Train to Keep Going

I would not call myself a runner. Although I have been running regularly since I was a sophomore in college. Which sounds like no big deal, but this is the girl who cried the first time she ran a real mile since it had always been such a dramatic battle in high school. This is the girl that used to look at cardio like a death sentence.

Not anymore, not for a long time.

And despite running plenty of miles each week, I still don't think I'm a runner. Maybe because I spend most of my time thinking, just a little longer, just a little farther. Which I'm pretty sure "real" runners don't do. I imagine those guys just glide along like gazelles enjoying every unlabored breath, and thinking they were made to move that fast. I was not.

I can run though.

It took nearly four years, but last year I decided to run my first real honest-to-goodness race. It was timed, it was through downtown Montpelier, it was packed, and it even came with a free t-shirt. It's one of those ever-loved Montpelier traditions that everyone knows about, so naturally I was all, I'm in, but holy crap I'm slow.

At that point I was getting ready to move to Burlington, about to get totally ditched by The Asshole, and only working out for my own sake (you know, not pageant-style.) So, I was running regularly, and doing just a bit of weight training. Nothing serious.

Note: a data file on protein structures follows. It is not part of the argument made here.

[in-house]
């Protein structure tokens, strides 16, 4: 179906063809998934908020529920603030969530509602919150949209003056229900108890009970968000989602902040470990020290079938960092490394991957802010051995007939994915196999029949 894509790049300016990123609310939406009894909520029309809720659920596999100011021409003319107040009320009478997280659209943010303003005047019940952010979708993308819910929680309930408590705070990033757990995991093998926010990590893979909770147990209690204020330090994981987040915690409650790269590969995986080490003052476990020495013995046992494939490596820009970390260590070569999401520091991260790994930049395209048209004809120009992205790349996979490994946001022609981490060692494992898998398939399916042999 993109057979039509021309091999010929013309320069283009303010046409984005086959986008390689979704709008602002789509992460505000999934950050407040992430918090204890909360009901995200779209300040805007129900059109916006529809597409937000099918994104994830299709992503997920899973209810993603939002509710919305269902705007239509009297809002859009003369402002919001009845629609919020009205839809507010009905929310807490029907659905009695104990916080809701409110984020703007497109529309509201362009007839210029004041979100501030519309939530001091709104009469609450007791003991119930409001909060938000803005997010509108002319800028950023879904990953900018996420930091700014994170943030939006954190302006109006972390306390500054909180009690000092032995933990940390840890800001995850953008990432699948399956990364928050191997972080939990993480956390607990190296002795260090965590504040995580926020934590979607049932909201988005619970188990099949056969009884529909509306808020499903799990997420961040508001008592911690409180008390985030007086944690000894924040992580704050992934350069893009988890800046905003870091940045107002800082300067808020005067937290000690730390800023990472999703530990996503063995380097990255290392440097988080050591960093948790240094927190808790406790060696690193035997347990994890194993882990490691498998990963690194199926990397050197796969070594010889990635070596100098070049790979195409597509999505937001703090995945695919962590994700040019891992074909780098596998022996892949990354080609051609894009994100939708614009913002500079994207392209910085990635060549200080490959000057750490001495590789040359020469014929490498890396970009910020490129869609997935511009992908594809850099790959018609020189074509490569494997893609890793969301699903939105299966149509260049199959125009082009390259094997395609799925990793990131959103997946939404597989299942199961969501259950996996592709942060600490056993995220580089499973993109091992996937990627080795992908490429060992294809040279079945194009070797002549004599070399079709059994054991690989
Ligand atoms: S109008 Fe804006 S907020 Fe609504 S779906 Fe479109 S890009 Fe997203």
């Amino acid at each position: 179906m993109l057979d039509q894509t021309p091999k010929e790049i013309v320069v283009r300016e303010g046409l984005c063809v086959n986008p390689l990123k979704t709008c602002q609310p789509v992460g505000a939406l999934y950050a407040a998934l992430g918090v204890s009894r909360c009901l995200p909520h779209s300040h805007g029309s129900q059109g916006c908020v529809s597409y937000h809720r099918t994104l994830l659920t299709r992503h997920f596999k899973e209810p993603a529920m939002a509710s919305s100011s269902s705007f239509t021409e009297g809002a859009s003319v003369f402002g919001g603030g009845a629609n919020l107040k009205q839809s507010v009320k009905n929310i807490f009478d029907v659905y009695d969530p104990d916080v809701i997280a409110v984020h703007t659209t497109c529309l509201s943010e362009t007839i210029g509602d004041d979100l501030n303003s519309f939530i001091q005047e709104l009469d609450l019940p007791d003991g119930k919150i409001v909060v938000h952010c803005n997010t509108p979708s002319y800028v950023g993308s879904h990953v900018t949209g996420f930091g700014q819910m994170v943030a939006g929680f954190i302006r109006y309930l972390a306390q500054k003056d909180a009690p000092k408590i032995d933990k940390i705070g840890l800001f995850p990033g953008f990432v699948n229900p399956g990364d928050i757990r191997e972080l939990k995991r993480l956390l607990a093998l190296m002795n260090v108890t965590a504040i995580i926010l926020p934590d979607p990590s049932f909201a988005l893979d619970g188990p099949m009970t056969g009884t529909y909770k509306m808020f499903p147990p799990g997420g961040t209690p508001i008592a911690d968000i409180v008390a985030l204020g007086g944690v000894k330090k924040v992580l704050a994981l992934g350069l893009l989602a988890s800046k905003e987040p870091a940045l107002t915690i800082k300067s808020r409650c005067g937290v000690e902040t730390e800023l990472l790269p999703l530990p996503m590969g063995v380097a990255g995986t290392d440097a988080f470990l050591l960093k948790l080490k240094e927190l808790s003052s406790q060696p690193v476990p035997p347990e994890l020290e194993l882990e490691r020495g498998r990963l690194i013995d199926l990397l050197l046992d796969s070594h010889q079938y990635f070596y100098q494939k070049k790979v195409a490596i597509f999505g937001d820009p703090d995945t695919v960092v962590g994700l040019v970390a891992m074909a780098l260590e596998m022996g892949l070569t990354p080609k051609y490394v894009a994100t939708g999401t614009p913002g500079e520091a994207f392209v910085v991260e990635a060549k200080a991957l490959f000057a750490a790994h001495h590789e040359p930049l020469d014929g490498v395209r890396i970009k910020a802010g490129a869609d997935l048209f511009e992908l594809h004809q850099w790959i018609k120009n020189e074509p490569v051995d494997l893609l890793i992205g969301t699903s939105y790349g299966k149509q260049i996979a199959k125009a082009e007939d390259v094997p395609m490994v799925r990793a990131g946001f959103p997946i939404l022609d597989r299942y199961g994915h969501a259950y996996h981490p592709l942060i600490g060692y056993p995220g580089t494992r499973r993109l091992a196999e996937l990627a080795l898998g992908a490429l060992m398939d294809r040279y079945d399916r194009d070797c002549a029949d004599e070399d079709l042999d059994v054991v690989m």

Well, I ran, and I was slow. But I did it. I ran a race. I finished it. I didn't puke or die, or even dramatically trip. It was amazing. It was such a genuine feeling of pure accomplishment.

So, I knew I had to run it again this year. While my cardio has been more intentional (hi, Platform) and more rare (hi, increased muscle tone,) around April I started running with purpose again.

To no one's surprise, I still did not love it.

But I did it, and I did it with the intention of being stronger, faster, and just a few seconds better.

Last Thursday, I ran the race.

I spent the whole day with an anxious stomach, thanks to my self-imposed goals. I was so keyed up that I nearly forgot to grab my bib. I say nearly forgot but what I mean is I came back from getting coffee and saw the tent at the Statehouse and thought, "oh crap, oh crap, gotta go get my bib." I also ate a cremee that day, which...was for business research. (And it was also a massive mistake because I had not had ice cream since probably December. But whatever. TMI.)

Anyways. I ran.

It was incredibly hot. It was the largest group on record. And it was so much hillier than I remembered. But again, I finished. I didn't puke, or die, or trip. I got the free t-shirt.

And I cut my time by 1:20.

I was slower than some of my best training runs. I took more breaks than I wanted to. I felt like I was sluggish beyond belief. I struggled through most of it because of the unreal heat and sun.

I did it.

I'm still no runner. I went for a run last night, longer than the race, into a new part of town, and I still kept thinking wow, don't like this. 

But. There is this wave of accomplishment, of thankfulness, of YAS KWEEN, that washes over me with every mile, at the top of every hill, whenever I feel that push to just go a little farther, for a little longer. Running is hard. For me, it's hard. I know that race is nothing for some runners. I know the run I did last night is a warm-up for some runners.

That's okay.

You guys, running is literally just about taking one more step, getting just a little bit farther.

Nothing has been more in-line with my life, and the process of moving through each of my struggles than running. It literally propels me forward. I forces me to move, to push through it, to go farther even though it is difficult. While I may never be a runner, I absolutely going to keep running.

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